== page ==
Closed system isolation and scalable expansion of human placental mesenchymal stem cells

Authors

  • N.E. Timmins,

    Corresponding author
    1. Australian Institute for Bioengineering and Nanotechnology, The University of Queensland, St Lucia, QLD 4072, Australia, telephone: +61-7-3346-4219; fax: +61-7-3346-3973
    • Australian Institute for Bioengineering and Nanotechnology, The University of Queensland, St Lucia, QLD 4072, Australia, telephone: +61-7-3346-4219; fax: +61-7-3346-3973.
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  • M. Kiel,

    1. Australian Institute for Bioengineering and Nanotechnology, The University of Queensland, St Lucia, QLD 4072, Australia, telephone: +61-7-3346-4219; fax: +61-7-3346-3973
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  • M. Günther,

    1. Australian Institute for Bioengineering and Nanotechnology, The University of Queensland, St Lucia, QLD 4072, Australia, telephone: +61-7-3346-4219; fax: +61-7-3346-3973
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  • C. Heazlewood,

    1. Adult Stem Cell Laboratory, Biotherapy Program, Mater Medical Research Institute, Aubigny Place, Raymond Tce, South Brisbane, QLD, Australia
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  • M.R. Doran,

    1. Stem Cell Therapies Laboratory, Institute of Health and Biomedical Innovation, Queensland University of Technology, Kelvin Grove, QLD, Australia
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  • G. Brooke,

    1. Adult Stem Cell Laboratory, Biotherapy Program, Mater Medical Research Institute, Aubigny Place, Raymond Tce, South Brisbane, QLD, Australia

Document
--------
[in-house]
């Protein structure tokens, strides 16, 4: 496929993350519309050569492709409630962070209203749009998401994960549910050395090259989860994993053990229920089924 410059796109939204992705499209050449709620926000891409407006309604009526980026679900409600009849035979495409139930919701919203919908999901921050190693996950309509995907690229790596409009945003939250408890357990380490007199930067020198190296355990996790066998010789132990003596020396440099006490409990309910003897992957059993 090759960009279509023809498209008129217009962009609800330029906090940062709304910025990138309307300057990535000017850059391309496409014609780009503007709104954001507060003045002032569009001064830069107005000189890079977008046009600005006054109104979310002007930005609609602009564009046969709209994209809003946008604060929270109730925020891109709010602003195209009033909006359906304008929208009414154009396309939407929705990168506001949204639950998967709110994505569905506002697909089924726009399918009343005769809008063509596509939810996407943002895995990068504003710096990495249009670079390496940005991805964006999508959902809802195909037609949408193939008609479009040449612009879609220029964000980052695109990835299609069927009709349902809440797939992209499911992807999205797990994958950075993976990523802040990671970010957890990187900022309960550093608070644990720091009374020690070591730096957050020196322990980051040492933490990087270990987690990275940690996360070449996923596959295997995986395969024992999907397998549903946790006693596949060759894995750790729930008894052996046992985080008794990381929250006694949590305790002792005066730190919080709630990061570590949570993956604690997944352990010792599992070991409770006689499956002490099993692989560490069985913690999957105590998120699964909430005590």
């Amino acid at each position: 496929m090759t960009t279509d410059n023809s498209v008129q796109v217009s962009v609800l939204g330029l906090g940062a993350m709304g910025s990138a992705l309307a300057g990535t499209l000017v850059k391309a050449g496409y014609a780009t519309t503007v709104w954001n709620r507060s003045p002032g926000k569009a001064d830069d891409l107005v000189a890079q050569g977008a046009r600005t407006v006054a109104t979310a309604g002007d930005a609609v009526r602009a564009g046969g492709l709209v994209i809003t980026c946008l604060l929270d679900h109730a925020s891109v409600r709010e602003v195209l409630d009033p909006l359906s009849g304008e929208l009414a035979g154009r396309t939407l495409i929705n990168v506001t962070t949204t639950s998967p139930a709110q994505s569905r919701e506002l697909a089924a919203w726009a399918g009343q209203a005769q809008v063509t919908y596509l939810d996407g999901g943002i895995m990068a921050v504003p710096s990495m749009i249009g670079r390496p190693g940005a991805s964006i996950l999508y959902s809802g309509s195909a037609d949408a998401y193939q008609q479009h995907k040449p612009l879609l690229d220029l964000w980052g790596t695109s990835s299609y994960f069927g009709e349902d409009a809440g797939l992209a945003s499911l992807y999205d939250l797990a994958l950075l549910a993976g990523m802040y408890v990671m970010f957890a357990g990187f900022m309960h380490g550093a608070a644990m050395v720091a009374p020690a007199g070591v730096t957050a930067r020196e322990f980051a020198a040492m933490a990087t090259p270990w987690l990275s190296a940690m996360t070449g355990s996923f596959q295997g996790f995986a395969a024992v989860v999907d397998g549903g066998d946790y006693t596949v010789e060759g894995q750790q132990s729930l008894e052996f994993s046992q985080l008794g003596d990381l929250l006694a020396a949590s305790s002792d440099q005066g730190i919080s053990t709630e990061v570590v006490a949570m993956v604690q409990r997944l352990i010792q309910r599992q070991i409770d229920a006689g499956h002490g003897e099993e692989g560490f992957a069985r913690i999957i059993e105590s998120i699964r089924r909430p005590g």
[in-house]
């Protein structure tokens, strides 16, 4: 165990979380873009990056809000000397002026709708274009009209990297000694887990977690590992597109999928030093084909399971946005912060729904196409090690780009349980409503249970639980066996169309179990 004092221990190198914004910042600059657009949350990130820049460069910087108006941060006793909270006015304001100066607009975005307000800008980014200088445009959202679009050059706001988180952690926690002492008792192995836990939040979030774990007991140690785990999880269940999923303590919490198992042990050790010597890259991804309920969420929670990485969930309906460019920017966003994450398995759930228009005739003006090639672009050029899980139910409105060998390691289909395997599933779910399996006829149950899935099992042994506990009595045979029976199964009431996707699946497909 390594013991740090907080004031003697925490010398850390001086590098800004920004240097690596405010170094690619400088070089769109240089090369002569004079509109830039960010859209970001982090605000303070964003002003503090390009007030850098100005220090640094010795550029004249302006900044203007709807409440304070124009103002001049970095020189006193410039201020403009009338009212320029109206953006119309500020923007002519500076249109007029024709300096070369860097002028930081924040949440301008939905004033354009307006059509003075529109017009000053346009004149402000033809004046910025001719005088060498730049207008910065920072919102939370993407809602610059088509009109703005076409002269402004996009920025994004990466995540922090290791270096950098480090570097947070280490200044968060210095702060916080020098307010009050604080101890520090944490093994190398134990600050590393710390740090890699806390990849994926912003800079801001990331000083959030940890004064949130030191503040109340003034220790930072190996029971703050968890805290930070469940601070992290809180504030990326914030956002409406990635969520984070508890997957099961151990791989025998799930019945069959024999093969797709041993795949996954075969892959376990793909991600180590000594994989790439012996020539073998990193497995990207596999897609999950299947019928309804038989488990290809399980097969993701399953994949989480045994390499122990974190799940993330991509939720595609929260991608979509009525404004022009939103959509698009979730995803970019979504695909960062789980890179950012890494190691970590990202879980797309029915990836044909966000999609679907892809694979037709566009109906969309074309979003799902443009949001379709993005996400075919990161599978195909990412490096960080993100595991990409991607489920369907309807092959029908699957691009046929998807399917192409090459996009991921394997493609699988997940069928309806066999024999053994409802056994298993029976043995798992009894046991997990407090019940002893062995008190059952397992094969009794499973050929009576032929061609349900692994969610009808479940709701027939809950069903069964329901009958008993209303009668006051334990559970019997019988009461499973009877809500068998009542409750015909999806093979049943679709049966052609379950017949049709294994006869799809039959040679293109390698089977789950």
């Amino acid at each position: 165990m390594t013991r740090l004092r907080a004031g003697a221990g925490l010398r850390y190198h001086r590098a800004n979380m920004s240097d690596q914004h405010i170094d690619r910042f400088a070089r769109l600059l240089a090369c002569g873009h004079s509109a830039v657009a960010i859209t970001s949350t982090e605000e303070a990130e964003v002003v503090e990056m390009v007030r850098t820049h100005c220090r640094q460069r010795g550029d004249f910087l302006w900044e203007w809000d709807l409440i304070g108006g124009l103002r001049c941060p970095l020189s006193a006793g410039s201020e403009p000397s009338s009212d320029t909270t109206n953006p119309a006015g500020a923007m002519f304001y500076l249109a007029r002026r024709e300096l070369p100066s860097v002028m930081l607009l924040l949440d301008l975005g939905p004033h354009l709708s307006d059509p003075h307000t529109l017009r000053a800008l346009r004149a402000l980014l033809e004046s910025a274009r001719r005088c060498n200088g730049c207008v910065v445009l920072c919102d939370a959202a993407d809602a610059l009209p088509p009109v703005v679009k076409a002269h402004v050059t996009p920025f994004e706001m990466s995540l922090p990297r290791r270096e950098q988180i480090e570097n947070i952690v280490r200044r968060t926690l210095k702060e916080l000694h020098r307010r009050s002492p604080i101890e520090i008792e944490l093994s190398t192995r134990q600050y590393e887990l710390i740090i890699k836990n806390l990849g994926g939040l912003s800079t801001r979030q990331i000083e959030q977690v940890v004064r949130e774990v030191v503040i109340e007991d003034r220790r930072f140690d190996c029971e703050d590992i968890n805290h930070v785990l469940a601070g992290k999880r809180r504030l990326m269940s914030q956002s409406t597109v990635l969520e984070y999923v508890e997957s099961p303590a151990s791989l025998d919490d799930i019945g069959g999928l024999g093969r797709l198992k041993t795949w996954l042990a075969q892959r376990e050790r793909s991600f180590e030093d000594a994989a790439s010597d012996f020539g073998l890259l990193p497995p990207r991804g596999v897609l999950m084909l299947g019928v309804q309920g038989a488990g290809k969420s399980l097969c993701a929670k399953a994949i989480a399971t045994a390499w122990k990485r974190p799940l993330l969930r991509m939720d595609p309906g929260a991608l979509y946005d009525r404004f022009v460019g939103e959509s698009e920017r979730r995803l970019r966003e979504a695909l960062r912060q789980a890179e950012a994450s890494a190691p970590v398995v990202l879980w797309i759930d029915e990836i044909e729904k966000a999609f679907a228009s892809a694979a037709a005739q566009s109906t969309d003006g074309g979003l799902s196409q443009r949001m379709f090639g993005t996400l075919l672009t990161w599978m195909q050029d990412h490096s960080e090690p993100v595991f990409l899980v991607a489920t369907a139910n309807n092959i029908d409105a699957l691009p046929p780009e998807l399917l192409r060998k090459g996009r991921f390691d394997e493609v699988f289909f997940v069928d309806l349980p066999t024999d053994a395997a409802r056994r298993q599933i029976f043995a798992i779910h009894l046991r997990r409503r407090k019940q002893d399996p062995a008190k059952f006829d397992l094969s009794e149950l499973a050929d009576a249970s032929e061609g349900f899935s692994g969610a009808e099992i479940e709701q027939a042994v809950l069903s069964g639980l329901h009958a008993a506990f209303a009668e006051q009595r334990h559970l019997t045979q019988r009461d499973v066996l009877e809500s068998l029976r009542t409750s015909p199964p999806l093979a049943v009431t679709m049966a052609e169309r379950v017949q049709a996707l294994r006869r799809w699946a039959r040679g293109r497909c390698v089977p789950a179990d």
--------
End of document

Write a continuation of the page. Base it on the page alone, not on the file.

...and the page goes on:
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  • K. Atkinson

    1. Adult Stem Cell Laboratory, Biotherapy Program, Mater Medical Research Institute, Aubigny Place, Raymond Tce, South Brisbane, QLD, Australia
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Abstract

Mesenchymal stem cells (MSC) are emerging as a leading cellular therapy for a number of diseases. However, for such treatments to become available as a routine therapeutic option, efficient and cost-effective means for industrial manufacture of MSC are required. At present, clinical grade MSC are manufactured through a process of manual cell culture in specialized cGMP facilities. This process is open, extremely labor intensive, costly, and impractical for anything more than a small number of patients. While it has been shown that MSC can be cultivated in stirred bioreactor systems using microcarriers, providing a route to process scale-up, the degree of numerical expansion achieved has generally been limited. Furthermore, little attention has been given to the issue of primary cell isolation from complex tissues such as placenta. In this article we describe the initial development of a closed process for bulk isolation of MSC from human placenta, and subsequent cultivation on microcarriers in scalable single-use bioreactor systems. Based on our initial data, we estimate that a single placenta may be sufficient to produce over 7,000 doses of therapeutic MSC using a large-scale process. Biotechnol. Bioeng. 2012; 109:1817–1826. © 2012 Wiley Periodicals, Inc.

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